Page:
Keywords: Zika Virus; Dengue Fever; Pregnancy; ADE; Animal models.

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A comparison of #Zika and #dengue #outbreaks using national #surveillance data in the #Dominican Republic (PLoS Negl Trop Dis., abstract)

[Source: PLoS Neglected Tropical Diseases, full page: (LINK). Abstract, edited.]

OPEN ACCESS /  PEER-REVIEWED / RESEARCH ARTICLE

A comparison of Zika and dengue outbreaks using national surveillance data in the Dominican Republic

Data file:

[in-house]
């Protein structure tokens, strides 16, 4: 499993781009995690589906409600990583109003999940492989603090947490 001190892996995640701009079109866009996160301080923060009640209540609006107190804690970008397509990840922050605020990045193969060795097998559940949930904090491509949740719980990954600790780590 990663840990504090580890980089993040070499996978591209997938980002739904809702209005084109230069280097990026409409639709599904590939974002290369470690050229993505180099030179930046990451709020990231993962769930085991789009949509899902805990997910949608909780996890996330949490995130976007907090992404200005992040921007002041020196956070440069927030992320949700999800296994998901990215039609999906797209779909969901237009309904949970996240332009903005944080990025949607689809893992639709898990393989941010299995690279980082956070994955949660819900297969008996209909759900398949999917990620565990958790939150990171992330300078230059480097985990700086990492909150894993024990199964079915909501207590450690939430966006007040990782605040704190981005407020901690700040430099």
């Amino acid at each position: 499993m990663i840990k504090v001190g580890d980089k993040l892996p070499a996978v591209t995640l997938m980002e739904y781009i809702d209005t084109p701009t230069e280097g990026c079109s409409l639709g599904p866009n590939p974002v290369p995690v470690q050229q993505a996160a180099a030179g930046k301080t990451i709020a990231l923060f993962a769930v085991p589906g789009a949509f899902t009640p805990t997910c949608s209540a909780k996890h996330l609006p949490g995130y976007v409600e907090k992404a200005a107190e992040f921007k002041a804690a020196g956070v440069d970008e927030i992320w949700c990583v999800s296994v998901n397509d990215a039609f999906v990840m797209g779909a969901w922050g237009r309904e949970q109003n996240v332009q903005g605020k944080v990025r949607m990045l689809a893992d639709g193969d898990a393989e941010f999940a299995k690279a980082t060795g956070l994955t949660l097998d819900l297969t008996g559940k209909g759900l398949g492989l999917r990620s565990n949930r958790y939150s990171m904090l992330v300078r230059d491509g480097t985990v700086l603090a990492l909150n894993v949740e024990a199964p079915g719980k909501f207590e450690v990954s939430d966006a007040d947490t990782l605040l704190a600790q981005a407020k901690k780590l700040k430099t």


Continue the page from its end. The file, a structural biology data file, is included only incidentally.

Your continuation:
Leigh R. Bowman , Joacim Rocklöv, Axel Kroeger, Piero Olliaro, Ronald Skewes

Published: November 5, 2018 / DOI: https://doi.org/10.1371/journal.pntd.0006876 / This is an uncorrected proof.

 

Abstract

Background

Aedes-borne arboviruses continue to precipitate epidemics worldwide. In Dominican Republic, the appearance of Zika virus cases that closely followed a large dengue epidemic provided an opportunity to study the different transmission drivers behind these two flaviviruses. Retrospective datasets were used to collect information on the populations at risk and descriptive statistics were used to describe the outbreaks on a national scale.

Methodology/ Principal findings